Reporting Ayodhya- I

BY HOOT survey| IN Regional Media | 16/10/2010
Gujarati newspapers used treatment, rather content, to indicate their pro- verdict stance. Did TOI’s well-meaning communal harmony efforts reaffirm stereotypes? Our series on Comparative Coverage begins with the Ayodhya coverage in Gujarat.
A HOOT survey. Pix: The Sandesh front page on Oct 1
Comparative Coverage 
How do different parts of the country cover the news? How do English and regional language newspapers cover the same story? Over the next two months the Hoot will report the outcome of a two month qualitative and quantitative newspaper survey in five states.
                                A Hivos-Panos study on the Hoot
Is there is a difference in the pitch given to the way a story is reported in the English press and in the regional language press? In Gujarat of the two leading papers in the state, one is an edition of the Times of India, so the reader in Gujarat not only got the local coverage but also the articles, surveys and opinion pieces done by the multi-edition paper as a whole.
The TOI Ahmedabad edition took care to have ``balanced'' coverage – carrying many news reports of communal harmony – while special reports focused on explaining the pros and cons. On October 1 page one was full of the Ayodhya issue – with its headline ``2 part to Hindus, 1 part to Muslims''. While boxes, graphics and reactions dominated the day, headlines indicated the mood, while the legal aspects were yet to be analysed in full. ``Verdict surprises government, surpasses saffron hope'' said one news report, while another said, ``More questions than answers in Ayodhya.'' The day after, it carried the dismay of Muslims, with an interesting term for them – Friday worshippers-- used in the headline.
Among Gujarati newspapers, we monitored Gujarat Samachar for content but also looked at the judgement day display of the others, because all of them used treatment, rather content, to indicate their pro- verdict stance. On judgment day this is how the papers looked:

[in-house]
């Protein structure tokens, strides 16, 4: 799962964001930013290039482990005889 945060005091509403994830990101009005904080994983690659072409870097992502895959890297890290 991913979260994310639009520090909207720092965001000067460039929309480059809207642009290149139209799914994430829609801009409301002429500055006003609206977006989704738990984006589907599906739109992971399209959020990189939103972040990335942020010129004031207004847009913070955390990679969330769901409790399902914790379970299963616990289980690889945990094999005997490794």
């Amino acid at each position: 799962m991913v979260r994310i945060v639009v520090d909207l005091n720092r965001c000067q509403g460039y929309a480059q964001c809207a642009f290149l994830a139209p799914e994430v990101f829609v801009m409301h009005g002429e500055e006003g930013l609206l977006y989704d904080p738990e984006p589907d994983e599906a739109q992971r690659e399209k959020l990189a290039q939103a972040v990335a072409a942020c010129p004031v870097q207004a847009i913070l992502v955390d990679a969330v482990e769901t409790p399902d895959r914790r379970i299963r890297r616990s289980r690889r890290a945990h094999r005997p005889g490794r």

•Gujarat Samachar lowered the masthead and carried a saffron strap above it. The headlines said, ‘Ram Lalla idol not to be shifted’; in a saffron strap line the paper said, ‘Hindus' right over the sanctum sanctorium’.
•Sandesh had on the top half of page one, a photo of Lord Ram towering over a temple.
•Divya Bhaskar preferred to carry a jacket cover, while the first one was a sketch of the judges delivering the verdict, the entire second page one was devoted to the issue with related images and a dash of saffron.
•Loksatta Jansatta turned the upper half of its front page saffron with pictures of the judges, a mosque and a temple.
As the day of the verdict drew closer, there were many instances of news reports from across the country on ``secular – living together harmoniously'' gestures – like a Hindu selling attar in Ajmer, Hindus helping to rebuild a mosque from Hubli (page one) titled as Rebuilding Faith, Muslim trust restores damaged church from Punjab, In Ayodhya, Muslim artisans weave garlands for Hindu devotees. A lesson from historical past – with instance of Ganga- Jamuni tehzeeb(TOI words) and Nawab of Oudh Wajid Ali Shah's example.
In the run up to the verdict TOI began to have pages titled as Times National/Judgement Day, putting together all related news on that page, except for important court developments on page one with pointers.
–The September 30 issue – on the day of verdict had an unusual assortment of news on this page. Though well meaning, perhaps to promote communal amity, the news reports remained unrelated to Ayodhya verdict . A report from Allahabad --Muslim artisans adds colour to Ram Leela. From Varanasi – Young Muslim scholar translates Ramayana into Urdu(pray what has Urdu to do with Muslims per se - a common misconception), From Kolkata – First Islamic fashion store in Kolkata – perhaps selling designer burqas?
They all were undated features pieces put together and termed ``acts of communal togetherness''. Also, most of these news had gestures from the Muslim community, barring the church building and mosque building reports – of Muslims doing ``something perceived as un Muslim-like, or perhaps perceived progressive - like selling flowers for temple, translating Ramayana or even having a fashion store for burqas.   One can’t help asking, do we look at the other side in similar fashion? How often do we report a Hindu translating the Quran? Or a Hindu selling items perceived to be used by Muslims such as attar? Does this well-meaning effort only reaffirm stereotypes?
The TOI city supplement which is dominated by film, fashion and gossip also carried a piece in same vein on the day of verdict, with predictable Bollywood names like Mahesh Bhatt, and Shahrukh Khan appealing for peace and harmony.
The Gujarat specific coverage in TOI was limited to security arrangements and the reaction of chief minister Narendra Modi. The photographs were also security centric.